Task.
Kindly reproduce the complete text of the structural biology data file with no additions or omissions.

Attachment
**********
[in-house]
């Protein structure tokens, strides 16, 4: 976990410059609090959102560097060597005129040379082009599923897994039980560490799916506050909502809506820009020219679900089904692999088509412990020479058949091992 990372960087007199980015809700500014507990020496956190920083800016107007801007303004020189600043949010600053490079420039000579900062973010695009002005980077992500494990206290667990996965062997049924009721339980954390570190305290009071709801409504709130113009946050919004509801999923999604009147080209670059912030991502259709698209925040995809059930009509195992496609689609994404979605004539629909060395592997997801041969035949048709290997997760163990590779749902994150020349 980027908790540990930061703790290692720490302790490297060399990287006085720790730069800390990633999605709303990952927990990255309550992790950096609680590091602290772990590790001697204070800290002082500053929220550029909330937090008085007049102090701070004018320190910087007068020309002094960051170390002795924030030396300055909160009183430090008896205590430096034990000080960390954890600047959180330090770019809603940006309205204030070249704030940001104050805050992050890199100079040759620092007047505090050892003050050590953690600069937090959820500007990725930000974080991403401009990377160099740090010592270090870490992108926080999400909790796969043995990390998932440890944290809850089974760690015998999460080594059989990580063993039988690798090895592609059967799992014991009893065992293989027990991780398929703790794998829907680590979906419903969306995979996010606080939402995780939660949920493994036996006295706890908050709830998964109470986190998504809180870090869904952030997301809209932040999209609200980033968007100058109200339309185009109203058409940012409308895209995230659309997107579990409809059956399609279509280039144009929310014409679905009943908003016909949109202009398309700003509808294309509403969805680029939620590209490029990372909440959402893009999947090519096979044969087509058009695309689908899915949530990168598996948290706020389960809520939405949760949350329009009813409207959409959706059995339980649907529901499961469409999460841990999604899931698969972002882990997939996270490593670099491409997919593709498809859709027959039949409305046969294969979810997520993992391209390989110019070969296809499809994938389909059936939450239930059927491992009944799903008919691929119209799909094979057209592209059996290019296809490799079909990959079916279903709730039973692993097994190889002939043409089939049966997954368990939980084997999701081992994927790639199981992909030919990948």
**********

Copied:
[in-house]
């Protein structure tokens, strides 16, 4: 976990410059609090959102560097060597005129040379082009599923897994039980560490799916506050909502809506820009020219679900089904692999088509412990020479058949091992 990372960087007199980015809700500014507990020496956190920083800016107007801007303004020189600043949010600053490079420039000579900062973010695009002005980077992500494990206290667990996965062997049924009721339980954390570190305290009071709801409504709130113009946050919004509801999923999604009147080209670059912030991502259709698209925040995809059930009509195992496609689609994404979605004539629909060395592997997801041969035949048709290997997760163990590779749902994150020349 980027908790540990930061703790290692720490302790490297060399990287006085720790730069800390990633999605709303990952927990990255309550992790950096609680590091602290772990590790001697204070800290002082500053929220550029909330937090008085007049102090701070004018320190910087007068020309002094960051170390002795924030030396300055909160009183430090008896205590430096034990000080960390954890600047959180330090770019809603940006309205204030070249704030940001104050805050992050890199100079040759620092007047505090050892003050050590953690600069937090959820500007990725930000974080991403401009990377160099740090010592270090870490992108926080999400909790796969043995990390998932440890944290809850089974760690015998999460080594059989990580063993039988690798090895592609059967799992014991009893065992293989027990991780398929703790794998829907680590979906419903969306995979996010606080939402995780939660949920493994036996006295706890908050709830998964109470986190998504809180870090869904952030997301809209932040999209609200980033968007100058109200339309185009109203058409940012409308895209995230659309997107579990409809059956399609279509280039144009929310014409679905009943908003016909949109202009398309700003509808294309509403969805680029939620590209490029990372909440959402893009999947090519096979044969087509058009695309689908899915949530990168598996948290706020389960809520939405949760949350329009009813409207959409959706059995339980649907529901499961469409999460841990999604899931698969972002882990997939996270490593670099491409997919593709498809859709027959039949409305046969294969979810997520993992391209390989110019070969296809499809994938389909059936939450239930059927491992009944799903008919691929119209799909094979057209592209059996290019296809490799079909990959079916279903709730039973692993097994190889002939043409089939049966997954368990939980084997999701081992994927790639199981992909030919990948």